A new face for Beijing

Time for a Change In this series debut, Jennifer tells us about her arrival in Beijing, a city that's undergoing a profound transformation. Jennifer's also coping with her share of changes . . .

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Les commentaires

Ming
june 23, 2020
It seems to me looking at this video that everything's great and beautiful in China... But what about human rights? What about the people that was force to move from their homes to make space for those olympic buildings?

Mona Nazari
june 23, 2020
Jennifer, Tiffany - your artistry stimulates my senses to feel as though I have already been, and one day will go back.

Fernando Chu
june 23, 2020
Tiffany and Jennifer...I am speechless. Amazing!!!. Can not wait to see the complete Episodes.

Jeff Hsing
june 23, 2020
This is really a good short movie, or video. It seems like not finished yet. Hopefully, there will be soon more to watch. I have ever been in Beijing, a marvelous city, for years, working. I profoundly know that it's no easy to be there, I mean, to work and make a live there. Even though, we are not like those who are called "migration workers", we have foreign diplomas, work experiences, speak at least 2 languages, all of them don't mean anything. You still need to work hard and carefully to get a piece of space for your own. It's no t a cake. So, good wishes to Jeniffer... By the way, I like your Chinese Radio Services, too. Esp. the style of show. He is the best Chinese Speaking Host in Canada I have ever heard on Radio or TV.

ko ala
june 23, 2020
it's great to see a creative approach to a story that's told so blandly everyday. it seems that the first episode is scratching at the surface of a deep issue for the country and its people. i can't wait to see more episodes.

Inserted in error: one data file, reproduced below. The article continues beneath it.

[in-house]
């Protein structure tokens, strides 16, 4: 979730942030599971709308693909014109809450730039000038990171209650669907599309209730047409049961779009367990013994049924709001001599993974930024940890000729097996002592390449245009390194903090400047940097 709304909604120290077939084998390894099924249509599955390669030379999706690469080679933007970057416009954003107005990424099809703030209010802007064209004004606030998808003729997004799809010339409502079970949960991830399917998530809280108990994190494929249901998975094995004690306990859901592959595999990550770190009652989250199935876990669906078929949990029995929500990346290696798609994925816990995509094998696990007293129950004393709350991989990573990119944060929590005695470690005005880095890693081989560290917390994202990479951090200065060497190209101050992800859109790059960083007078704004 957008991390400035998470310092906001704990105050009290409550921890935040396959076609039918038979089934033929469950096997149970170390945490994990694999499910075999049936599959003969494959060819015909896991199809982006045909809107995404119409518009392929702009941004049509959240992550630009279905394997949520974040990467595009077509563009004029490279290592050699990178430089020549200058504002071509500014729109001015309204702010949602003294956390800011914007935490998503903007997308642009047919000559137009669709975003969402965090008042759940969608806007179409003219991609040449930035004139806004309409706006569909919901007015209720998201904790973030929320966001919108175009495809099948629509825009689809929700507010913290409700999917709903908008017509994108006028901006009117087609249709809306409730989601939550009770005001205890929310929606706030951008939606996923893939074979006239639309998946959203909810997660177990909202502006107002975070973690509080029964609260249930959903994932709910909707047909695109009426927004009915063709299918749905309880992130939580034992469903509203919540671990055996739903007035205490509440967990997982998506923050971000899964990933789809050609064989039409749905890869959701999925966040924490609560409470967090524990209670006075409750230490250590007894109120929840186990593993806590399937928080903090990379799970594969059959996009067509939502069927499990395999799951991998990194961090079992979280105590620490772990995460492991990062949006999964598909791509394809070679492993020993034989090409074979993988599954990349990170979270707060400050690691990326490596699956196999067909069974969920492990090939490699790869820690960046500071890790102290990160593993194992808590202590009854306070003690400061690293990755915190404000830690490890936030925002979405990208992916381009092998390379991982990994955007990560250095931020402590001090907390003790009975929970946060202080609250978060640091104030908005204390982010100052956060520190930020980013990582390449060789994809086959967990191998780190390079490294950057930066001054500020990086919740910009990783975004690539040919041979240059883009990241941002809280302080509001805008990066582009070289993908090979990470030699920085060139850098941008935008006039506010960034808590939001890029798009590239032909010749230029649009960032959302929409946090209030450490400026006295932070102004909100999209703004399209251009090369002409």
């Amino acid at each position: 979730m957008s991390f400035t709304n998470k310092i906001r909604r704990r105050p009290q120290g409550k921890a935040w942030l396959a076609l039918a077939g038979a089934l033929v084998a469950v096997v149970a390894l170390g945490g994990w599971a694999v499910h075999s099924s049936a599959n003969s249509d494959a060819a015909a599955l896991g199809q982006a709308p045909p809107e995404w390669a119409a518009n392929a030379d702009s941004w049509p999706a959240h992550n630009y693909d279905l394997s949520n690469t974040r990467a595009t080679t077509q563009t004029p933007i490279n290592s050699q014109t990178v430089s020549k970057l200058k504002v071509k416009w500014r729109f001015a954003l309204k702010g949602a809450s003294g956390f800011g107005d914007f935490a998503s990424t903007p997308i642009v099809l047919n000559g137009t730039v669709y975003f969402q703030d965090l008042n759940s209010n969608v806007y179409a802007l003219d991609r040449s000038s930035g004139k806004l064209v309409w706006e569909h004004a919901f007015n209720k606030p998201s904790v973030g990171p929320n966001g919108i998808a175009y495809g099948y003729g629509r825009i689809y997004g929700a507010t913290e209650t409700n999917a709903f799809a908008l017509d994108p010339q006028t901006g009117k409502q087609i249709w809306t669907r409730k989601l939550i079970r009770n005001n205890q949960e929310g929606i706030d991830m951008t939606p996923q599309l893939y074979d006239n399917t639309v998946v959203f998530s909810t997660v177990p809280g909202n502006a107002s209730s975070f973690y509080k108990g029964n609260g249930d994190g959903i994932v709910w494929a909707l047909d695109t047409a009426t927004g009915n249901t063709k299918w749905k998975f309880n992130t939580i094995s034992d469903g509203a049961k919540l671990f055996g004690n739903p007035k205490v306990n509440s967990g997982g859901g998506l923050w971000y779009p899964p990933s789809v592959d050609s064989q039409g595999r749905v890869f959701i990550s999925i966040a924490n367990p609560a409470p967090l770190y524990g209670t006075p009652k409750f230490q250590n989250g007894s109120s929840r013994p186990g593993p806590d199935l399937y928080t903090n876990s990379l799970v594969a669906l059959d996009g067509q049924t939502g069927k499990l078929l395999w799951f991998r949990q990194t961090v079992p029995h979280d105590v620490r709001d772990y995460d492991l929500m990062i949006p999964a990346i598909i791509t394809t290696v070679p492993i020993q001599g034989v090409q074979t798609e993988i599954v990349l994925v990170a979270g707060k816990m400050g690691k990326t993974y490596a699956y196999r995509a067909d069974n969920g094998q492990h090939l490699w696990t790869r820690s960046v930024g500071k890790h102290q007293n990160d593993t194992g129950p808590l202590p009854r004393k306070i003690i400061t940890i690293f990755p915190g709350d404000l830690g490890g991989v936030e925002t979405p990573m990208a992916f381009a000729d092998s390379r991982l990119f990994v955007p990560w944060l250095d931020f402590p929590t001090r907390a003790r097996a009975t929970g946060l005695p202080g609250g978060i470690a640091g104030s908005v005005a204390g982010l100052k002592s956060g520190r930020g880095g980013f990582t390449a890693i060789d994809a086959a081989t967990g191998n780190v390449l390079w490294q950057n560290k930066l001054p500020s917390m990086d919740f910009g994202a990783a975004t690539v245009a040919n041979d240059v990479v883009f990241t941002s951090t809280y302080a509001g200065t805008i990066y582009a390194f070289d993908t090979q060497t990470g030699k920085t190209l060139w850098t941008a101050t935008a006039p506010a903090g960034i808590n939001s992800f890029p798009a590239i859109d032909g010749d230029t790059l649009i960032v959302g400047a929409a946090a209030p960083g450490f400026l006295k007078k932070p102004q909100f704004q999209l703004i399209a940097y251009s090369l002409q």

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Tiffany Hsiung

“Film has the ability to break ignorance, prejudice and provide people with hope and confidence within themselves. I am in love with the empty and disgusted with the full, and will always seek an empty glass to fill.”

To expose, educate and promote societal change has been the driving message behind Tiffany Hsiung’s work and inspiration behind her award winning short film “Binding-Borders”. A graduate of Ryerson University’s film production program in June 2007, Hsiung’s work has earned her numerous film awards including the Best Toronto Focus Film Award, People’s Choice Award at the Cabbage Town Film Festival and the Grand Jury prize for R.C.I ‘Digital Diversity’. She gained recognition after awarded the William F. Whites Equipment Grant Award, as well as the Kodak Film Grant for her short film and the 2007 Norman Jewison Film Production award. At 24 years old, Tiffany has worked closely with accomplished directors such as Academy award nominee Deepa Mehta and music video director Christopher Mills.

Her next project to complete is a documentary that pieces together the broken fragments of her mother’s childhood. Hsiung’s mother was sold at the age of 6 by her own father, and had not seen her birth parents in over 37 years. Nor did she know the truth behind her mysterious past. Tiffany was determined to do just that, find out the truth. Her journey is documented in the feature film, Sing Me a Lullaby. It is currently in post-production.

Jennifer Hsiung

I came to Beijing, China on July 12, 2020 to pursue my dream of a career in broadcasting. I once wrote a mission statement. I promised myself to be on TV before the age of 25. Well the promise came early – 366 days early, to be exact. Just one day before my 24th birthday, I anchored my first live sports show on CCTV International.

When I was a little girl I wanted to be Connie Chung because she was the only famous Chinese person next to Bruce Lee and Michael Chang. And since I wasn’t a dude, I thought that she would be a fitting role model. I went into journalism after high school because I sucked at math and didn’t want to end up with a general BA and work at Indigo for the rest of my good years. In June 2005, I graduated with Honours from Ryerson University's School of Journalism and won a bunch of journalism awards – mostly because my grades were high.

My first on air job came 3 months after graduating. I worked as an overnight traffic reporter for 680News. The hours sucked but the experience was invaluable (Thank you Scott Metcalfe for giving this lost girl a chance). I'm an extremist who yearns for balance; a perfectionist who is all too familiar with fixing things that aren’t broken to begin with.

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